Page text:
PayPal’s Cameron McLean reflects on an extraordinary year and what businesses can expect in the next 12 months.
It goes without saying that 2020 has been an unpredictable year as nations, businesses, and individuals have had to relearn the way we live, work, play and interact. Our work and personal lives merged into our homes and social distancing made everything virtual. One profound change has been the dramatic acceleration from physical to digital across all facets of our lives from staying connected, purchasing, paying and more.
Consumers are embracing digital for all their daily necessities, from groceries and meals to entertainment, with many indicating they will continue online shopping habits post-pandemic. This trend is further supported by the ‘Silver Tech’ generation who have embraced the benefits of digital.
According to IBM’s US Retail Index, the pandemic has accelerated the move from storefronts to e-commerce by five years, compelling mall businesses to adopt and accelerate their digital strategies in order to survive. The ripple effect of e-commerce has also fuelled fintech adoption rates, with markets like Hong Kong, Singapore and Australia witnessing a surge to 60% over the past 12 months, up from 16% and 31% in 2015 and 2017 respectively.
As nations plan for the next normal, what should businesses be thinking about to succeed in 2021?
Consumer spending is still high despite the negative economic outlook
The World Bank estimates a global 5.2% GDP contraction due to the pandemic; COVID-19 is predicted to cause 195 million jobs losses worldwide and accelerate technological changes that can displace 85 million jobs in the next five years. Governments have committed around $100 billion to help businesses and the workforce tide over the ramifications from the pandemic and more is expected to come.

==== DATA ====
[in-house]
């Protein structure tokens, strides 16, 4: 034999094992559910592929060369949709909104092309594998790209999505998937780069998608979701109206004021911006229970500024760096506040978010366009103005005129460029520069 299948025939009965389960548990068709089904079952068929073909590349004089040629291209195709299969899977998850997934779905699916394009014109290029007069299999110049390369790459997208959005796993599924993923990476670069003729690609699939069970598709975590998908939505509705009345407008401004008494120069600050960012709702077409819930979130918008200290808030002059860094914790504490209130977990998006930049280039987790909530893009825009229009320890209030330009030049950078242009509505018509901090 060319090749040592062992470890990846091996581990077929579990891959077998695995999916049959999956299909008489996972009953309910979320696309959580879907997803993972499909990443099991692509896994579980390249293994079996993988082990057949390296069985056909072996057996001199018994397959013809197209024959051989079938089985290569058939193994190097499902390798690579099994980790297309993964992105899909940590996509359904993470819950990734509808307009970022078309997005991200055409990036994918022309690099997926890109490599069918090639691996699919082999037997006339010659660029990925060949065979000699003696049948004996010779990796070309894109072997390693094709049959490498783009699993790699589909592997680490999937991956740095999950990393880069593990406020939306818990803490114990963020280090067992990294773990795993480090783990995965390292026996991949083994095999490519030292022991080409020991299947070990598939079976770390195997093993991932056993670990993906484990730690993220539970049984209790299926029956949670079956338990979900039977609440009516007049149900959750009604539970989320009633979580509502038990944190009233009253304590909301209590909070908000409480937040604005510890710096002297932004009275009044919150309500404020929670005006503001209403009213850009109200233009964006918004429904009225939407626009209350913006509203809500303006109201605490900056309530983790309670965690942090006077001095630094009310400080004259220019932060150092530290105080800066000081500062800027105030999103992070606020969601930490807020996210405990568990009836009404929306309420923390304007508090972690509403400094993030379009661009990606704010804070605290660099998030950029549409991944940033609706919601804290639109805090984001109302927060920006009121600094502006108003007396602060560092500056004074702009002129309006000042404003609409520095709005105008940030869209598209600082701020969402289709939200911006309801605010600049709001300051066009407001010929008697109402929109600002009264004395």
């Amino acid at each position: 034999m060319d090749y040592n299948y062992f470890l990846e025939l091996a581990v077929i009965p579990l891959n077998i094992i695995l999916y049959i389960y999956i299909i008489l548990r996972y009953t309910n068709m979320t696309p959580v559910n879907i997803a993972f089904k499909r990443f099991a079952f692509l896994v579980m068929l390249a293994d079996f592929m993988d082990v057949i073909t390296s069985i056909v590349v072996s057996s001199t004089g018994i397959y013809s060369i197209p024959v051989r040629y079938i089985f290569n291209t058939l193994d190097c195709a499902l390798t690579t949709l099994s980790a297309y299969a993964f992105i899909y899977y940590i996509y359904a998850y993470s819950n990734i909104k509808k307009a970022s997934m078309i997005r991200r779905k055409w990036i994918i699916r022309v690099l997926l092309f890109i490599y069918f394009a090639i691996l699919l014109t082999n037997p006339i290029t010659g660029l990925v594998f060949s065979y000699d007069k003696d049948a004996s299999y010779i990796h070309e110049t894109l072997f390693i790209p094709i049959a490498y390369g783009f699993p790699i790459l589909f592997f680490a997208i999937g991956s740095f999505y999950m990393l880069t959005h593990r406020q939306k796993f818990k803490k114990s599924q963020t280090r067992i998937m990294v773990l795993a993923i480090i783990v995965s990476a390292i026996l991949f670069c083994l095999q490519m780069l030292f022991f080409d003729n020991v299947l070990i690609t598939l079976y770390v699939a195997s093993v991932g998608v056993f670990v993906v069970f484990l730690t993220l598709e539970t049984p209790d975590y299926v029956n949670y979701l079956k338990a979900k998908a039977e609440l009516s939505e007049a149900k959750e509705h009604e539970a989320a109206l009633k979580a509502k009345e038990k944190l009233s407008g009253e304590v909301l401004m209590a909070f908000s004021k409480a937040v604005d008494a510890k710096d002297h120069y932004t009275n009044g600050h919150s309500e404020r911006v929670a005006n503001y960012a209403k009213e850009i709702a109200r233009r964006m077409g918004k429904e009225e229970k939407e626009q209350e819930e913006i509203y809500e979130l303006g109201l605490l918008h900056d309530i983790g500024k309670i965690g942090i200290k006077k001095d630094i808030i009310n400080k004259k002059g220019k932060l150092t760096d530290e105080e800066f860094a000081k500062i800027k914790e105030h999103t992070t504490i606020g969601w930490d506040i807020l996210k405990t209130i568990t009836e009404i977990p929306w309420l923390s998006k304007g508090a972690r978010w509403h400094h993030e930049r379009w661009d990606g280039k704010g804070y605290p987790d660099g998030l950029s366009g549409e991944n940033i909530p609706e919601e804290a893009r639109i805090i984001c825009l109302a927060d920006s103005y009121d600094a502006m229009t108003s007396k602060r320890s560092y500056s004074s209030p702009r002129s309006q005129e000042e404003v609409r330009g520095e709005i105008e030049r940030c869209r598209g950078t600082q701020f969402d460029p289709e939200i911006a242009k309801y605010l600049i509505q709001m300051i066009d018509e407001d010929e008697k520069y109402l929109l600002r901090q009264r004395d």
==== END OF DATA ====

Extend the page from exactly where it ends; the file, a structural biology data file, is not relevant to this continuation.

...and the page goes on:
This dismal outlook explains why consumer spending was tracking low across all industries earlier this year as households buckled down on purchasing. Yet, surprisingly, consumer spending on e-commerce platforms are showing the contrary.
Alibaba’s Singles Day (11.11) brought in more than $74 billion this year, almost double its previous record, signifying the world’s second-largest economy is bouncing back to consumption levels before the pandemic. And as the holiday season ramps up, expectations are high for unprecedented levels of spending.
Livestreaming is booming
The new record set by Singles Day is largely attributed to livestreaming: this raked in 583,000 orders per second at its peak during the 24-hour event and has become a popular way for brands to sell products virtually. Brands and retailers who apply livestream or modern technologies, such as augmented reality (AR) and even robots to streamline their operations, appear to have a competitive edge, resonating strongly with their customers.
China’s livestreaming e-commerce sector generated $61 billion last year, is expected to double to $136 billion this year and to continue on an upward trajectory. These astonishing numbers signify the big business opportunities in this new sector, which already boasts more than 900 livestreaming sites.
Social distancing is expected to continue for the immediate future, which means brands are mandated to limit the number of employees and customers in a store. Introducing technology tools like livestreaming will help brands exponentially in increasing engagement with customers virtually.